The Ghana Independent Broadcasters Association (GIBA) has sued the National Communications Authority (NCA) and the Attorney General’s Department over the NCA’s decision to introduce Conditional Access for Free-to-Air TV broadcast.
GIBA maintains that the Conditional Access for Free-to-Air TV broadcast is a breach of the right to free press enshrined in the 1992 Constitution.
In a writ filed at the Supreme Court last Tuesday, GIBA argued that the Conditional Access System introduced as a mandatory requirement by the NCA constitutes an unnecessary restraint on the establishment and operation of private media.
The Conditional Access System will see media content of Free-To-Air broadcasters blocked by the government unless certain criteria have been met before access to content is granted to the public.
GIBA is also seeking a declaration that the blockage of media content of Free-To-Air broadcasters through the use of the Conditional Access System introduced by the NCA is unconstitutional as same constitutes an unreasonable and unnecessary abridgement of the freedom of the media contained in Article 21(a) and 162 (1) of the 1992 Constitution.
Another relief also seeks a declaration that the blockage of media content of Free-To-Air broadcasters through the use of the Conditional Access System introduced by the NCA, contravenes the spirit and letter of Article 21(f) of the 1992 Constitution since same constitutes an unnecessary abridgement of the right to information guaranteed under the Constitution.
GIBA is also seeking an order directed at the NCA to remove from the Minimum Requirements for Reception of Digital Terrestrial and Satellite Television Services, any system in the nature of Conditional Access that encrypts or blocks the content of Free-To-Air television channels from being received.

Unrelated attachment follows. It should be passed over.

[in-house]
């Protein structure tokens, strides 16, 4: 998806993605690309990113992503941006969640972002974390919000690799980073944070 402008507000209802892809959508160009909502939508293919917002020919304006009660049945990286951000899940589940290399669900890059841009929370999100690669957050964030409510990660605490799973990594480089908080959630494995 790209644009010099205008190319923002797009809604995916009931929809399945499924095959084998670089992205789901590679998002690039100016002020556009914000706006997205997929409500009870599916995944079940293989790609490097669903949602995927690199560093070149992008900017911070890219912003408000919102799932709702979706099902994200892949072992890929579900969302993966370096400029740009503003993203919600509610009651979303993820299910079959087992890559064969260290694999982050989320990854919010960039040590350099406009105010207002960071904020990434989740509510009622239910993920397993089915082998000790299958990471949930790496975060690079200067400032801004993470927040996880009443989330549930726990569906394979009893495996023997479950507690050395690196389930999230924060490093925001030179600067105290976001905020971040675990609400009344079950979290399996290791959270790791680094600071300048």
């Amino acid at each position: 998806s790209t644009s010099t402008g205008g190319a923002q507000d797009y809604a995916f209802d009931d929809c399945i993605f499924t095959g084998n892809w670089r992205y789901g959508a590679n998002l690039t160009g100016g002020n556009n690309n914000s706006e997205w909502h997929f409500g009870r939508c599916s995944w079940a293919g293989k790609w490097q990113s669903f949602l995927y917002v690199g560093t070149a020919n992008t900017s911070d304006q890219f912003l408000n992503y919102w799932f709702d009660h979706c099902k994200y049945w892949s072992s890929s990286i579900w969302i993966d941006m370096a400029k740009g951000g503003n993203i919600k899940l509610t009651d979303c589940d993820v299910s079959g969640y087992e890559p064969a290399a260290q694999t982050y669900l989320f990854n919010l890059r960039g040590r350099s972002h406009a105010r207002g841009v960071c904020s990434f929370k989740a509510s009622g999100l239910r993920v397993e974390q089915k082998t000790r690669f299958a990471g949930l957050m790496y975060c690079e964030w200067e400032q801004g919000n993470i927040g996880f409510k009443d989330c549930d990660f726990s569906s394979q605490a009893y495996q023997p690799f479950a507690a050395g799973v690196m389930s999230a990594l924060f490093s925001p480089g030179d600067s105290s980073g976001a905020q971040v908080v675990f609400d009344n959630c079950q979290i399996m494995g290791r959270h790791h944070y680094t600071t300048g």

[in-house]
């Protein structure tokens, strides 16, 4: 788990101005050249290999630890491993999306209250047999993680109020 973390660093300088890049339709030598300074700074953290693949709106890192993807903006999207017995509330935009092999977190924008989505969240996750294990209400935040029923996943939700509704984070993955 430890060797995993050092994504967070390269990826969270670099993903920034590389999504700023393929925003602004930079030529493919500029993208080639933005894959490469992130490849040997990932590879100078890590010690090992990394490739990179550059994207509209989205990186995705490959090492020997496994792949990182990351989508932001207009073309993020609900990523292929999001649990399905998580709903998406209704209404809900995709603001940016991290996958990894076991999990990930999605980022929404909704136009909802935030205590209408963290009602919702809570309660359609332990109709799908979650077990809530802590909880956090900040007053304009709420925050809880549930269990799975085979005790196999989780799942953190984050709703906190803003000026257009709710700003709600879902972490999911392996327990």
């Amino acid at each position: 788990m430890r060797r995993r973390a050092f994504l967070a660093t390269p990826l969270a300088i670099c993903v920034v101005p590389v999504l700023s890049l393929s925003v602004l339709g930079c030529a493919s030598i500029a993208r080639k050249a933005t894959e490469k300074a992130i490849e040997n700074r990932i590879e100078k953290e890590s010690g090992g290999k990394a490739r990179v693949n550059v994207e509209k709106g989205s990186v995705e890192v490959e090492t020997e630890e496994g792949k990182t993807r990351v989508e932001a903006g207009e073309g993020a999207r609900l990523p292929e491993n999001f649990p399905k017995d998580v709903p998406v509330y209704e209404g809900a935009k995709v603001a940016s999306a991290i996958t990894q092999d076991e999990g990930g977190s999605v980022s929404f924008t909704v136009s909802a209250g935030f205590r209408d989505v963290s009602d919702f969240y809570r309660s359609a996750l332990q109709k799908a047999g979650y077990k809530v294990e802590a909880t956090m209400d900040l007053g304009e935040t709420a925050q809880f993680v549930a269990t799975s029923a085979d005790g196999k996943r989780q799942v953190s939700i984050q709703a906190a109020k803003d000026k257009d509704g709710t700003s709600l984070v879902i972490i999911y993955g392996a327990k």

The Ministry of Communications through the NCA has since 2017 been attempting to implement changes to television broadcast sector with the introduction of systems of control which GIBA frowned upon because of the access concerns.
It has over the last three years argued that the policy will take away the public’s right to freely access free television programming.
After previous misgivings with, GIBA welcomed a revised standard on the Digital Terrestrial Television (DTT) and Direct-To-Home (DTH) Receivers by the Ghana Standards Authority (GSA) after the Conditional Access System was made non-mandatory for Free-To-Air TV Receivers on December 18, 2019.
But on January 8, GIBA came out with a statement saying the NCA published a document on its website on December 30 that was at odds with the GSA standards agreed upon indicating the Ghana Minimum Technical Specifications for DTT and DTH receivers for Free-to-Air Television Reception.
It described the purportedly new document as alarming.